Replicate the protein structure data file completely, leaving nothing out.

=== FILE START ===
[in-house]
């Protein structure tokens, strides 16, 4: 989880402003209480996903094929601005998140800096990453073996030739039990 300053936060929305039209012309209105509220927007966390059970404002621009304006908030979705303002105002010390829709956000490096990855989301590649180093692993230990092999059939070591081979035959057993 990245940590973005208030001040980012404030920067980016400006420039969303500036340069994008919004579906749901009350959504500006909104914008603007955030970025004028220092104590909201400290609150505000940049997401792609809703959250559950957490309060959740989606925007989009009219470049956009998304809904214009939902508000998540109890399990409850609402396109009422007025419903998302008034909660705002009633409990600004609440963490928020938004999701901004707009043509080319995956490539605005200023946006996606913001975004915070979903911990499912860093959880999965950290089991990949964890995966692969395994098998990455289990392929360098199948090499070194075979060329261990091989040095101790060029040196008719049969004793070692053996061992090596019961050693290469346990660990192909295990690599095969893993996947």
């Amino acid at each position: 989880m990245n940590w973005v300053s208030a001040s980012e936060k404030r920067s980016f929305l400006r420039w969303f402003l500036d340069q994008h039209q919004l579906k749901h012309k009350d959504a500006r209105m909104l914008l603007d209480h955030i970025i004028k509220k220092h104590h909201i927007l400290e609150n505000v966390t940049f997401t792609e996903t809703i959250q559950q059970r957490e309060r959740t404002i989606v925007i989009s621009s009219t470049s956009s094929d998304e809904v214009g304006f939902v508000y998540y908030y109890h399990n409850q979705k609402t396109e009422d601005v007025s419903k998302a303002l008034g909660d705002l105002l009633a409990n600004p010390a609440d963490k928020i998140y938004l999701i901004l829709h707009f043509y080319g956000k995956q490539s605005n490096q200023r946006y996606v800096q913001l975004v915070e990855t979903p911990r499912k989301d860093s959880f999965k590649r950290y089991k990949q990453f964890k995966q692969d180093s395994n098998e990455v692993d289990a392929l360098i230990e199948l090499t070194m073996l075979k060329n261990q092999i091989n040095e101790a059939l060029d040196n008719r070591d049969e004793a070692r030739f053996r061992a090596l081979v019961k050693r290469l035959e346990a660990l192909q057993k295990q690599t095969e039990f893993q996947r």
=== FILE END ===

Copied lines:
[in-house]
């Protein structure tokens, strides 16, 4: 989880402003209480996903094929601005998140800096990453073996030739039990 300053936060929305039209012309209105509220927007966390059970404002621009304006908030979705303002105002010390829709956000490096990855989301590649180093692993230990092999059939070591081979035959057993 990245940590973005208030001040980012404030920067980016400006420039969303500036340069994008919004579906749901009350959504500006909104914008603007955030970025004028220092104590909201400290609150505000940049997401792609809703959250559950957490309060959740989606925007989009009219470049956009998304809904214009939902508000998540109890399990409850609402396109009422007025419903998302008034909660705002009633409990600004609440963490928020938004999701901004707009043509080319995956490539605005200023946006996606913001975004915070979903911990499912860093959880999965950290089991990949964890995966692969395994098998990455289990392929360098199948090499070194075979060329261990091989040095101790060029040196008719049969004793070692053996061992090596019961050693290469346990660990192909295990690599095969893993996947």
């Amino acid at each position: 989880m990245n940590w973005v300053s208030a001040s980012e936060k404030r920067s980016f929305l400006r420039w969303f402003l500036d340069q994008h039209q919004l579906k749901h012309k009350d959504a500006r209105m909104l914008l603007d209480h955030i970025i004028k509220k220092h104590h909201i927007l400290e609150n505000v966390t940049f997401t792609e996903t809703i959250q559950q059970r957490e309060r959740t404002i989606v925007i989009s621009s009219t470049s956009s094929d998304e809904v214009g304006f939902v508000y998540y908030y109890h399990n409850q979705k609402t396109e009422d601005v007025s419903k998302a303002l008034g909660d705002l105002l009633a409990n600004p010390a609440d963490k928020i998140y938004l999701i901004l829709h707009f043509y080319g956000k995956q490539s605005n490096q200023r946006y996606v800096q913001l975004v915070e990855t979903p911990r499912k989301d860093s959880f999965k590649r950290y089991k990949q990453f964890k995966q692969d180093s395994n098998e990455v692993d289990a392929l360098i230990e199948l090499t070194m073996l075979k060329n261990q092999i091989n040095e101790a059939l060029d040196n008719r070591d049969e004793a070692r030739f053996r061992a090596l081979v019961k050693r290469l035959e346990a660990l192909q057993k295990q690599t095969e039990f893993q996947r």